But for me, my own formative years as a Child of the South were truly *extremely* different. Right around the time I was reading this book – and likely why I had such a strong reaction to it those weeks ago – I found out that my former elementary school Principal had died seemingly unknown in a minor one car accident on a somewhat back road in my hometown – the very day of the Atlanta Spa Shootings that grabbed national headline among accusations of racism. What is significant here is my own relationship with that man, Mr. Ralph Lowe, in particular. Mr. Lowe was a black teacher in the exurbs outside of Atlanta in the late 1970s, when he would become one of my dad’s high school teachers. A few years later, he was my own elementary school Principal, and just given the era had to be among the first – possibly *the* first – of his race to hold that title in that school system. But despite being active in causes and boards seeking to genuinely help his people – often quietly/ without media attention – throughout his life, and despite being of an age when he or his siblings likely actively participated in the Civil Rights Movement, Mr. Lowe demanded one thing and one thing only: That everyone treat him with the respect of his position, but otherwise exactly as they would anyone else. This was a point my dad emphasized himself emphatically in one memorable situation where I don’t remember what exactly I did to cause it (though I know that given the era, I did in fact do *something*), but dad – a product of his own era and location – made it *crystal* clear that I was to respect and obey Mr. Lowe just as much as I did my dad himself. In another foundational moment – really moments, as this was repeated much throughout my childhood, whenever my own step grandfather, the only “second grandfather” I ever knew after my natural one (dad’s father) died five weeks after my birth – would utter the infamous “N” word – my mom made it equally emphatic that her children were to *never* use that word under *any* circumstances. And again, my step-grandfather had been the product of his own generation and location, having been born deep in the Jim Crowe area in the area in the northwest corner of Alabama near Muscle Shoals. But I grew up in the 80s and 90s along the very route of that war criminal terrorist bastard William Tecumseh Sherman’s Atlanta Campaign. I literally graduated high school within steps of rails of the Great Locomotive Chase at Adairsville and I graduated college in the same town the event had begun in, Kennesaw, Georgia. My college alma mater’s logo for years bore the outline of the mountain made famous during Sherman’s campaign that sits just a few miles from campus. My hometown, along the rails of the Locomotive Chase roughly halfway between the two, literally still bears the scars of Sherman’s actions via former train track pylons in the Etowah River whose tracks his men destroyed. And yet despite being steeped in so much history just from growing up where I did, my parents taught me *very* different lessons than what so much of society then and now wanted to preach. Growing up on the lower end of middle class (if we were even that high), I was shielded from the worst effects of American poverty – which is admittedly a much higher standard of living than the truly abject poverty I’ve seen even in my adult travels in the Caribbean. While I grew up in a trailer until just after I turned 12, my parents made it a point that we would always have food, clothing, shelter, and each other. Yes, this was helped at times by family (including my farmer/ hunter grandfather who would give us enough venison to last the winter, and who himself had not only survived the Battle of the Bulge, but had won a Purple Heart and Silver Star for his actions there… and then *never spoke of them*, not in the 20 years I knew the man and apparently not even in the 40+ my mother knew her own father). So with regards to *race*, I was taught to neither see nor treat anyone any differently at all, and any time I fell out of that standard the standard was very pointedly reinforced. With regards to *socioeconomic status*… other than one cousin (in a *very* large family) that I never really knew, I am the first to actually graduate college in my family. And thus in going from trailer park kid to now Assistant Vice President of a Forbes 50 company… I’ve seen a bit along the way. 😉 But that is an entirely different story.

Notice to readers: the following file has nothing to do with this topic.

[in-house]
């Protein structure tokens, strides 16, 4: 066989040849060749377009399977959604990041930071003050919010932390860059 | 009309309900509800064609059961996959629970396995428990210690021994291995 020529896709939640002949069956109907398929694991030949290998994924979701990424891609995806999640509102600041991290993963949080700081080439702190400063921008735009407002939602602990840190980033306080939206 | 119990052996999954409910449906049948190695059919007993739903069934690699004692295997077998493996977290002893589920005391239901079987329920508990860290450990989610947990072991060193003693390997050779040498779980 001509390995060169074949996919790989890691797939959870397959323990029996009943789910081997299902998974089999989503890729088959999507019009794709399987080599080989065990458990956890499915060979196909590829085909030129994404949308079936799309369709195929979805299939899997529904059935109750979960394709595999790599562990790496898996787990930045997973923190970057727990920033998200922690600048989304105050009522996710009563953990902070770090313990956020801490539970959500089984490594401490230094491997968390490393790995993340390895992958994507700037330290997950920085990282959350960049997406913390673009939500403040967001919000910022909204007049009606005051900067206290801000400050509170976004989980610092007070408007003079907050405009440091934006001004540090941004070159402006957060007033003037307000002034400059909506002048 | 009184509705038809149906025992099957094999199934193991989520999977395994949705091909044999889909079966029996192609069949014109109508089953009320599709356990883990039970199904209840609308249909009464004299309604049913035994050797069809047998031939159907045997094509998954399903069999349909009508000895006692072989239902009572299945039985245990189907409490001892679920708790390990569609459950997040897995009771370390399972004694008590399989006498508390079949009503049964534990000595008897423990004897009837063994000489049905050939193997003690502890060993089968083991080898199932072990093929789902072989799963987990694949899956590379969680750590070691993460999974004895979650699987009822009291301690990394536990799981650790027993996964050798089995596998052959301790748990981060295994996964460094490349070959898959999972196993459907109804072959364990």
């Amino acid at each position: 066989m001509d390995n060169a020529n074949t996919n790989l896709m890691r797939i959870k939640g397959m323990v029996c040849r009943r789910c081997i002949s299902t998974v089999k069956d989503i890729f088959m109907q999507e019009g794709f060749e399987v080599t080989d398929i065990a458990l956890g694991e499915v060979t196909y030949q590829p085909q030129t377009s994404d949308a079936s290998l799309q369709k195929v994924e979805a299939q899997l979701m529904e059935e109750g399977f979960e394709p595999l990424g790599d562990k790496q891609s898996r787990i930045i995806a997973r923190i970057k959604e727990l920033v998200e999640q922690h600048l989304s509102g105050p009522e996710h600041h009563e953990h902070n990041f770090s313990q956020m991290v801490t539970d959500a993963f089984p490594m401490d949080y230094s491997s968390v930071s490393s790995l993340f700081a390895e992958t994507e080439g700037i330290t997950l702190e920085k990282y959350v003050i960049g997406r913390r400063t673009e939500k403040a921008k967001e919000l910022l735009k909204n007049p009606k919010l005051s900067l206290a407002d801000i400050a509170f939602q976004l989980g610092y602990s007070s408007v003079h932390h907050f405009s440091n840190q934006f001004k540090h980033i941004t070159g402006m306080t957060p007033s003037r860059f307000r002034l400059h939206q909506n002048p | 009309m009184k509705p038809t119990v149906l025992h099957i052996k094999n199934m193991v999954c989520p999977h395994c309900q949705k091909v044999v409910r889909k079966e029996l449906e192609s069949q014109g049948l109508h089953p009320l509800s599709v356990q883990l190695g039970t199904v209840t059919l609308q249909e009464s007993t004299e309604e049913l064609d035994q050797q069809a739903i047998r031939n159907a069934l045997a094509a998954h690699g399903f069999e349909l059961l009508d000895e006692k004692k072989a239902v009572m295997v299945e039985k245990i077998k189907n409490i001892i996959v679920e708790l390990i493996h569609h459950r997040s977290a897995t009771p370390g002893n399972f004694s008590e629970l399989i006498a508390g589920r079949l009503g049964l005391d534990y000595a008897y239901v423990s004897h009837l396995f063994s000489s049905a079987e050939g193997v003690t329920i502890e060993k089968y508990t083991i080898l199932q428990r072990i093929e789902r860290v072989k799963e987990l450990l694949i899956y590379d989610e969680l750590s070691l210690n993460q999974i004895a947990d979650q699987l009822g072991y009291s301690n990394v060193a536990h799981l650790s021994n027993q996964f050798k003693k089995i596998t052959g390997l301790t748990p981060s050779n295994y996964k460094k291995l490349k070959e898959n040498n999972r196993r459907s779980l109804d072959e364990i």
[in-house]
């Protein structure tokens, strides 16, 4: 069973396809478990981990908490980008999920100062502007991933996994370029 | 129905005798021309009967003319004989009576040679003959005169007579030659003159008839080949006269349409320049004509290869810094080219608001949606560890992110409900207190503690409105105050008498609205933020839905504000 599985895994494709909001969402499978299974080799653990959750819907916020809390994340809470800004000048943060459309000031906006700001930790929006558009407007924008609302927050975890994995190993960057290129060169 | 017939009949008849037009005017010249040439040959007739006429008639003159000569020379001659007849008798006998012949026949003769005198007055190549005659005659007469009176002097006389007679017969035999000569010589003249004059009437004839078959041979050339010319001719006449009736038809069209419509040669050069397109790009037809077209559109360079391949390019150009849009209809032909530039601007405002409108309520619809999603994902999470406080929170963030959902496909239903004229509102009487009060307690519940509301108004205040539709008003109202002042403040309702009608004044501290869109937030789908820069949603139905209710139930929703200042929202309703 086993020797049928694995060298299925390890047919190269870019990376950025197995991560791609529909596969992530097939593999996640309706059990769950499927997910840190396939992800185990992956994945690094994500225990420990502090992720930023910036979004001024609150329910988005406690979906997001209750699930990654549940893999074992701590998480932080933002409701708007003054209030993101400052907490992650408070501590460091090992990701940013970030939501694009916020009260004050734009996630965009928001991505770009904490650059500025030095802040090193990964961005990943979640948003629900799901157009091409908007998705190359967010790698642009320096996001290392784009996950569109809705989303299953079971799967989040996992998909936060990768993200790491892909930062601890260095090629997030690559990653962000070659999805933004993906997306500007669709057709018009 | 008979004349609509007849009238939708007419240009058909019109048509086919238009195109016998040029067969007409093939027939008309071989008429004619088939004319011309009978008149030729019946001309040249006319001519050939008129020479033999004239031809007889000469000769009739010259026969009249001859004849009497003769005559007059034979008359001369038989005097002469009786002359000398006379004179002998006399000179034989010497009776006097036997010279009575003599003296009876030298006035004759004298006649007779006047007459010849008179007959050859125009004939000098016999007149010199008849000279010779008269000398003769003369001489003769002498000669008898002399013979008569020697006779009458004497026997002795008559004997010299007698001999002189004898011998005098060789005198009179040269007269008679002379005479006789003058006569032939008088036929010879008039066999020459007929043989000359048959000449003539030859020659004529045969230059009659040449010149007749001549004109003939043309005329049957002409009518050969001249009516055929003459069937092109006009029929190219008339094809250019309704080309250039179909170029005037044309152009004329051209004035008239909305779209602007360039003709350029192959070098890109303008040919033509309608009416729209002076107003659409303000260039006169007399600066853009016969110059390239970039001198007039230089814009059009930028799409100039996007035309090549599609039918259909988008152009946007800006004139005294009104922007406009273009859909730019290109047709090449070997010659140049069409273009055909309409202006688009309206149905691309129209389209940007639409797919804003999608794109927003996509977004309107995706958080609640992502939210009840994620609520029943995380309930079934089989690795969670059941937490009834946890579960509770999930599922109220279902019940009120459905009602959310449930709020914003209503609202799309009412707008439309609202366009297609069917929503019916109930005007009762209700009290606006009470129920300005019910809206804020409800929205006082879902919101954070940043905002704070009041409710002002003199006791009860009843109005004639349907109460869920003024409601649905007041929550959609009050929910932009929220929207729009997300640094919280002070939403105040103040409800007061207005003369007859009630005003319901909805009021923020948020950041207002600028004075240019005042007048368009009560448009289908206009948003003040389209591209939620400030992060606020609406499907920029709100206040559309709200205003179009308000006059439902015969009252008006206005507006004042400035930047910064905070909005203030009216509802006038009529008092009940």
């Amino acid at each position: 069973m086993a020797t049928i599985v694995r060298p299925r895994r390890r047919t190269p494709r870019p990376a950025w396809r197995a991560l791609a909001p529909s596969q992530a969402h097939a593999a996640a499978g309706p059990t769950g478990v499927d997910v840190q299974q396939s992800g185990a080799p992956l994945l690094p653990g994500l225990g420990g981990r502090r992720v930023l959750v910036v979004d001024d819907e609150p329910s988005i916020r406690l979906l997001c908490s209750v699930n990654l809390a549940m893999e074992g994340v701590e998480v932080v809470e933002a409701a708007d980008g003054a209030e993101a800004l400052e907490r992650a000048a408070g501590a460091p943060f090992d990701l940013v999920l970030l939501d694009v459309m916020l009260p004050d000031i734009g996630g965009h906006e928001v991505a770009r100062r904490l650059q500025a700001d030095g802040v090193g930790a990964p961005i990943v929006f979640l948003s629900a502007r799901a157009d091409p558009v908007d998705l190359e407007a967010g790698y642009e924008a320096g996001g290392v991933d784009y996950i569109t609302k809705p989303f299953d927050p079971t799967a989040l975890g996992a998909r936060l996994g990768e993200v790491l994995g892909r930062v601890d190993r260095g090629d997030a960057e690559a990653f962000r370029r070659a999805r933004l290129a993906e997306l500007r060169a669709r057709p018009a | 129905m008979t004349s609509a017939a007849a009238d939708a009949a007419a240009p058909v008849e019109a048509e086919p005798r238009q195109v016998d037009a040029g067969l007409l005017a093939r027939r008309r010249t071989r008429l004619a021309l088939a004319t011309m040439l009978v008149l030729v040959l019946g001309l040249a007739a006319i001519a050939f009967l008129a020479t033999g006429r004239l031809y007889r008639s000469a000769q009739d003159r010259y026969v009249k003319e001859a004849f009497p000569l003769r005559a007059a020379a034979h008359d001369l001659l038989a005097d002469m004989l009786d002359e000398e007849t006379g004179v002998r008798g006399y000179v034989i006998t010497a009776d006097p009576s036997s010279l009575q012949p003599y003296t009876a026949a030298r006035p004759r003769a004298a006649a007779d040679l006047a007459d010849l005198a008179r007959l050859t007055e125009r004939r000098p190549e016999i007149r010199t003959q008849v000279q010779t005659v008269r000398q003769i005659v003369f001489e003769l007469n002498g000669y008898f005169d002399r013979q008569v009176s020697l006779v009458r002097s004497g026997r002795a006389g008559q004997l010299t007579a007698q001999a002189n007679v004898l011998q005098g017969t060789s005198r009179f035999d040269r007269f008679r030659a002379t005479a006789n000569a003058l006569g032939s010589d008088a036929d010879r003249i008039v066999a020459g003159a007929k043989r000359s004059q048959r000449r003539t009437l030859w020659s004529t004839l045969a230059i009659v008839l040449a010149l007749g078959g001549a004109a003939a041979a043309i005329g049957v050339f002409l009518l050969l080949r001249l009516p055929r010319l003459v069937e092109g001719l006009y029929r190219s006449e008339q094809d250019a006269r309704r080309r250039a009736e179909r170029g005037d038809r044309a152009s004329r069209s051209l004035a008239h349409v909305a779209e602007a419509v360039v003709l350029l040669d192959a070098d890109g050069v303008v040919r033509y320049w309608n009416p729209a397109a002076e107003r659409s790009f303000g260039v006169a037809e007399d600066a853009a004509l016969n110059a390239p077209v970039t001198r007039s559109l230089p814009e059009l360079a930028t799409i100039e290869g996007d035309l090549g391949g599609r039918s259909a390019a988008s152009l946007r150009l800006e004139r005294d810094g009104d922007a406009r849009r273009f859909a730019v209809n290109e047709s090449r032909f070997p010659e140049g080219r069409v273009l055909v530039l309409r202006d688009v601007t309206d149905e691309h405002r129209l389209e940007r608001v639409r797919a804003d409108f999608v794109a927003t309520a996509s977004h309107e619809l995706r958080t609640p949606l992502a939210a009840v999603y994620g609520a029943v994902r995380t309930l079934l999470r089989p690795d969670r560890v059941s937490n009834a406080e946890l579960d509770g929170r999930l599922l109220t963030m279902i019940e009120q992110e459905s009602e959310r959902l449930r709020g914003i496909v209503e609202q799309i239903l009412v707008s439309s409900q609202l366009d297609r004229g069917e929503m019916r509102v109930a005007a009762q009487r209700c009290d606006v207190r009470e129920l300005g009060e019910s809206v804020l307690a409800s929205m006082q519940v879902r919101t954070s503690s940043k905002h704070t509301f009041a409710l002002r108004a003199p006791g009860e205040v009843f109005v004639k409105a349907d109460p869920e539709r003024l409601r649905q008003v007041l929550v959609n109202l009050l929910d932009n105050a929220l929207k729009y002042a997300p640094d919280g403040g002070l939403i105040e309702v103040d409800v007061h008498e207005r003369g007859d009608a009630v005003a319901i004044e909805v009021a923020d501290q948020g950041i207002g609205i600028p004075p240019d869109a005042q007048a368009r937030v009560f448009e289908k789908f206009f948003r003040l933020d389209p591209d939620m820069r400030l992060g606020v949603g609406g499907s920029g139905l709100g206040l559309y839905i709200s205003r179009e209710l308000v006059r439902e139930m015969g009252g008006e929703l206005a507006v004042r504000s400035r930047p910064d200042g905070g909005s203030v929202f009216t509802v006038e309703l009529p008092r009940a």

Read Emily’s book. It really is excellent, and she really is a truly amazing storyteller. My point with the above is more that hers, and the common media narrative, are not the *only* stories of my homeland and its people. And I urge you to seek out others, perhaps more similar to my own, as well.
But stop reading this and go read Emily’s book. 😀